**** Bring this information to your first visit so your clinician can use it to help guide decision-making about anti-obesity medications
If Your Plan Covers Anti-Obesity Medications:
If you and your clinicians decide that starting an anti-obesity medication is the best course of action and your insurance is willing to pay for the medication, chances are good that a prior authorization (PA) will be required before you can actually acquire the medication. If it’s required, a PA will automatically be started when the prescription is received by the pharmacy.
*** Please note: it can take up to two weeks (or more, in some cases) for PAs to process. This is not due to anything on our end and calling/emailing won’t cause them to process any faster!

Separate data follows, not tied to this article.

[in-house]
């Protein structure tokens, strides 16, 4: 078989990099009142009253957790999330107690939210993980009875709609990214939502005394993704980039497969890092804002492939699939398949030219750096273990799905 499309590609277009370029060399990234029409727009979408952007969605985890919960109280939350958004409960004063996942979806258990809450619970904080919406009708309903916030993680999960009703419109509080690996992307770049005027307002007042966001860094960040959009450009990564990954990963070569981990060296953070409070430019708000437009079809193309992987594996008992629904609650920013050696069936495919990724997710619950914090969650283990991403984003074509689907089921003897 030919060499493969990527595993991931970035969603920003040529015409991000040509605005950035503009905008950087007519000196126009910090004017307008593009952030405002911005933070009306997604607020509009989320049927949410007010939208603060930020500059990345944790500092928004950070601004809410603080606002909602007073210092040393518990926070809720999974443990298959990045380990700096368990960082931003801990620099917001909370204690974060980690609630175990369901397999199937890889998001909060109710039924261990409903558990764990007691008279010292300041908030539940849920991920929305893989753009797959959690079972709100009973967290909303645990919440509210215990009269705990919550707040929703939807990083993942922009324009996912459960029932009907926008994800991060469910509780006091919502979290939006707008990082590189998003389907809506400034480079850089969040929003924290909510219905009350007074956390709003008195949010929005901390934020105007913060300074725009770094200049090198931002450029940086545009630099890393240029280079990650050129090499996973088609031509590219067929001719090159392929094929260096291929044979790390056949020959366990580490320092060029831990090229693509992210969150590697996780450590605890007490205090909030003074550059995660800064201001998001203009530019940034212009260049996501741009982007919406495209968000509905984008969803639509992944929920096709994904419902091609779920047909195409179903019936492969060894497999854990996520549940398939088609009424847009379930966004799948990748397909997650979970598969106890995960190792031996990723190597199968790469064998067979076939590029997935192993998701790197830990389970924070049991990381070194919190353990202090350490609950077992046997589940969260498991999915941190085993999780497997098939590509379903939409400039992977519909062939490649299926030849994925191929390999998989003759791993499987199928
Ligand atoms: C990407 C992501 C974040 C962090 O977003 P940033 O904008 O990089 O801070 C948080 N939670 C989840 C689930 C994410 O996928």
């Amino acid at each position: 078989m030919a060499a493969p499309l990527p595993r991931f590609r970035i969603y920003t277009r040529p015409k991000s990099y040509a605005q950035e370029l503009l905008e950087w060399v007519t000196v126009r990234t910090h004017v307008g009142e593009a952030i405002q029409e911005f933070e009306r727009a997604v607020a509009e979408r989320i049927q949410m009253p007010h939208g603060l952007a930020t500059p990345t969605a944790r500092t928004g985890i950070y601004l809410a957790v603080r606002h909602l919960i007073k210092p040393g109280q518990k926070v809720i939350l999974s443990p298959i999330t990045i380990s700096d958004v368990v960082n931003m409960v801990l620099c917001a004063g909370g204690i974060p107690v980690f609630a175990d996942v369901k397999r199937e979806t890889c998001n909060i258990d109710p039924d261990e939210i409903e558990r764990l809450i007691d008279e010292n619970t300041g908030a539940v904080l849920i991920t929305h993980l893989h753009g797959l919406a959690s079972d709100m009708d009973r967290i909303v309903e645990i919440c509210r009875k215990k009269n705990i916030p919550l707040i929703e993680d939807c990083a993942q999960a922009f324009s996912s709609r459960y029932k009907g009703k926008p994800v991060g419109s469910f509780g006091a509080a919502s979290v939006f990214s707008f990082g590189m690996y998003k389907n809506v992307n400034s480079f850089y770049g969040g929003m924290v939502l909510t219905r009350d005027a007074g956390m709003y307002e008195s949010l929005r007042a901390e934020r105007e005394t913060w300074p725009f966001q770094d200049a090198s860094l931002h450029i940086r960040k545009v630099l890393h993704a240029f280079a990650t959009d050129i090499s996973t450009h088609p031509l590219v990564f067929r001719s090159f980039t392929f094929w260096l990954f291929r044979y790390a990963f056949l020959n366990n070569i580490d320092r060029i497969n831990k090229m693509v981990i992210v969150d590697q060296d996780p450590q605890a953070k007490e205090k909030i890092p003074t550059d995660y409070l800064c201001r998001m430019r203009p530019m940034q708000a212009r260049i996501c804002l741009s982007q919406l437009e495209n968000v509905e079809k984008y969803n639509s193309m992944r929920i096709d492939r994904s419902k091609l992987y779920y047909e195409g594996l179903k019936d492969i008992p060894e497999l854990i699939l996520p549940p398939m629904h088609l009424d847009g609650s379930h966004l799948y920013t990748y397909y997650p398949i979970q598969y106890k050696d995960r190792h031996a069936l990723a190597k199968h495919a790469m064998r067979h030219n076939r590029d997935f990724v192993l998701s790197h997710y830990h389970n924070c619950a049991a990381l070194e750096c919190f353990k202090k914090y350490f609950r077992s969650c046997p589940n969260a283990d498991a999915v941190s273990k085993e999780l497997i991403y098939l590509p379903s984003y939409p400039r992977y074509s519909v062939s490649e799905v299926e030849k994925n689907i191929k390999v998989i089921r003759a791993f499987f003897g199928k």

***If a PA is denied because the plan doesn’t cover anti-obesity medications, no amount of appealing will cause them to reverse their decision (trust us, we’ve tried). If you want us to file an appeal on your behalf, we are happy to do it. However, because it takes a significant amount of time on our end, we charge $25 for filing the appeal – regardless of the outcome.
*** We DO NOT prescribe new anti-obesity medications between appointments (in response to phone calls or portal messages). Changes in medications require a face-to-face conversation with one of our Obesity Medicine Specialists, which means it must be done during a visit. This is one of the many reasons we recommend frequent visits at the onset of treatment.